The meteoric rise of the network and its increasing popularity have led many political and media commentators in the Arab world to wonder exactly who or what was behind what appears to be its main purpose: encouraging opposition and promoting incitement against Arab regimes, exposing the corruption of their leaders and their entourage, while holding to an extreme Arab nationalist attitude against the US and Israel and extolling the values of conservative – and sometimes extremist – Islam. It did not take long for one name to emerge: the Muslim Brotherhood. This hypotheisis is supported by a number of facts. The director-general of the network, Wadah Khanfar, was a member of the organization in Jordan, where he was arrested. Today he is one of the closest advisers of the emir. Sheikh Yusuf al-Qaradawi is also a member of the inner circle of the emir and is known to work closely with Khanfar. Both support Hamas. Arab researchers have succeeded in uncovering a number of other Brothers working for the network, but it is surmised that there are many more. The general consensus is that Qaradawi is the visible tip of the iceberg. In an article published in 2003 in the London-based Arabic daily Asharq al-Awsat, Maamun Fendi, a well-known Egyptian liberal thinker today living in the US, wrote that some 50 percent of the network’s personnel belong to the Muslim Brotherhood. He added that their influence in Qatar was rising both in the network and among government circles. According to him, the Brotherhood had intended to hold its world summit in Qatar in 2003 but had to scuttle its plan when it became known. These summits are usually held in a European capital far from Arab countries, in conditions of the utmost discretion, if not secrecy. Fendi believes that Qatar, by embracing the Brotherhood, an extremist Islamic organization quite popular in the Arab world, while hosting American bases, has found the perfect formula against retaliation by Arab leaders and attacks by all other Arab and Islamic extremists including al-Qaida.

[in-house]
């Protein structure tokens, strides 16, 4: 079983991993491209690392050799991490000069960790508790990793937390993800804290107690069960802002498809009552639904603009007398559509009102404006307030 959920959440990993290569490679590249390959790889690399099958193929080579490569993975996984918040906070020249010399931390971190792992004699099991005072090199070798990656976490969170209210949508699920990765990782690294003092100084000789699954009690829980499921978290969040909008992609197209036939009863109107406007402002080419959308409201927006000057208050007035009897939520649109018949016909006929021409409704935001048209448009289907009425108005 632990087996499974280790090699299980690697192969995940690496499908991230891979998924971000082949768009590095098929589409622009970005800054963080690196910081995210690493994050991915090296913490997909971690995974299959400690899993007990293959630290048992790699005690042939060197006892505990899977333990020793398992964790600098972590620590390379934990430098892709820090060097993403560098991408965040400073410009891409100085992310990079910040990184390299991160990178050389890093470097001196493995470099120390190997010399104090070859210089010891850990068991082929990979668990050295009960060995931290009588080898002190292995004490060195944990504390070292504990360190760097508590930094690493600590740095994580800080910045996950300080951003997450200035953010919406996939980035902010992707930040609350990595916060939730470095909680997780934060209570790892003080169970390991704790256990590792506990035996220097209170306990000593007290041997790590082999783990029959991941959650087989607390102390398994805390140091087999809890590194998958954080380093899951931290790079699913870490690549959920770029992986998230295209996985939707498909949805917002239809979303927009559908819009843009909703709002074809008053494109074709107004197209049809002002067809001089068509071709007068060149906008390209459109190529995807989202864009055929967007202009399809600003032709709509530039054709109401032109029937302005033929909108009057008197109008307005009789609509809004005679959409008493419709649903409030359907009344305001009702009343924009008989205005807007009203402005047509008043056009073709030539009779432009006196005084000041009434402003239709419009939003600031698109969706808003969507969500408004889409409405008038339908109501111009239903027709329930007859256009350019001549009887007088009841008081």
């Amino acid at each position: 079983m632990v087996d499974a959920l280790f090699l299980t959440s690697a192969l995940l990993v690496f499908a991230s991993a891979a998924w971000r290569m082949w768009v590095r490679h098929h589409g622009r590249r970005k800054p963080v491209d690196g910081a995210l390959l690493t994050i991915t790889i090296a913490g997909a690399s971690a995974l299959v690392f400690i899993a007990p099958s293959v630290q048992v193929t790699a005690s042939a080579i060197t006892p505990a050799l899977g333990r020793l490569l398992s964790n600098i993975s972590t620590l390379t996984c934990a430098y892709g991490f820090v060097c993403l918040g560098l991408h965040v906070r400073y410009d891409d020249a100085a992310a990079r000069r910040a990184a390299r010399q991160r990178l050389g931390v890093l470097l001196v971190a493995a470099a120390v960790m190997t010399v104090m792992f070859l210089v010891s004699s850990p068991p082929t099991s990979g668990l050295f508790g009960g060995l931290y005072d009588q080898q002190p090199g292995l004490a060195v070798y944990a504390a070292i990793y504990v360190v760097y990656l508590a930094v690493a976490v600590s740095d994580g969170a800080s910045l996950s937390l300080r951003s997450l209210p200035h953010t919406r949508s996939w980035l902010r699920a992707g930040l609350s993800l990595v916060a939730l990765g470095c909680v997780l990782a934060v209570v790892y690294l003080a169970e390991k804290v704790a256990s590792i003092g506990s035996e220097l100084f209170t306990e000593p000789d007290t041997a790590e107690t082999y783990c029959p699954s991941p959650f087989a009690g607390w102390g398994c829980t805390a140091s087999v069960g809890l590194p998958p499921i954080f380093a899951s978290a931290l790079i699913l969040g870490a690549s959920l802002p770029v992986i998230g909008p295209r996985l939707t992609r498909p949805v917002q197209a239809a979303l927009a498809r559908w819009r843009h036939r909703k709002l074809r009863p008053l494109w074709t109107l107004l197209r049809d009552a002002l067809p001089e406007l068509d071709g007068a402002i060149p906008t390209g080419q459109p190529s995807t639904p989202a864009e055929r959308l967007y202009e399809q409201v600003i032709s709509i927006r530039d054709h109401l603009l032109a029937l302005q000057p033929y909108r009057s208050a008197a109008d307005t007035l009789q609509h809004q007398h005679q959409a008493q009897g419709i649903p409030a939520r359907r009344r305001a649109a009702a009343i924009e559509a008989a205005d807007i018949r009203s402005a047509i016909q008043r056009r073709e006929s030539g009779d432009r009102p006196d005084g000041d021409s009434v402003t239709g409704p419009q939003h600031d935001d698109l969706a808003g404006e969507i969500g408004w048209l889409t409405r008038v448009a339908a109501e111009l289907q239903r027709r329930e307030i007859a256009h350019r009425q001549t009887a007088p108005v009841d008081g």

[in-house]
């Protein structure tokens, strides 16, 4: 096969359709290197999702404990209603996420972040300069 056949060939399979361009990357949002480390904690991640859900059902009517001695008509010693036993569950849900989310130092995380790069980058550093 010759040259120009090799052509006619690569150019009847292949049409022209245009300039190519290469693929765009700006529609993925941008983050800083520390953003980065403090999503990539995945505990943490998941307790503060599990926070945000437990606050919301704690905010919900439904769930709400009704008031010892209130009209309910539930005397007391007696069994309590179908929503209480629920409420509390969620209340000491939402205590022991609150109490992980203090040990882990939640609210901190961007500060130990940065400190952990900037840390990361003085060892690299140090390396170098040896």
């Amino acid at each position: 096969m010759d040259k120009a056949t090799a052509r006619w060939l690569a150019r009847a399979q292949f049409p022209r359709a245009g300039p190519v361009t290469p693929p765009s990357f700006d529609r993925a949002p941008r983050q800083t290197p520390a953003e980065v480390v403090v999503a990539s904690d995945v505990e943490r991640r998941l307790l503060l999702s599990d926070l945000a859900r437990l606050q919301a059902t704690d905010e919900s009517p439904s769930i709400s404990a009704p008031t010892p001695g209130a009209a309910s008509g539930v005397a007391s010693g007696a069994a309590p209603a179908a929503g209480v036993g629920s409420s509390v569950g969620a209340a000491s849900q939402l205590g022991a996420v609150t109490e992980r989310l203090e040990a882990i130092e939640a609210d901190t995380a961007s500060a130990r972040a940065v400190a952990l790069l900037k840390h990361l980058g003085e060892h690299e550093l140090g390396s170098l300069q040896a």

In 2003, Khanfar became head of the Al Jazeera Baghdad bureau and shortly thereafter station General Manager. A recent report in Nation Magazine attributes the support by the Al Jazeera television station for Islamic movements to Khanfar’s influence. According to the report, al-Jazeera coverage changed when Khanfar took over in March 2003: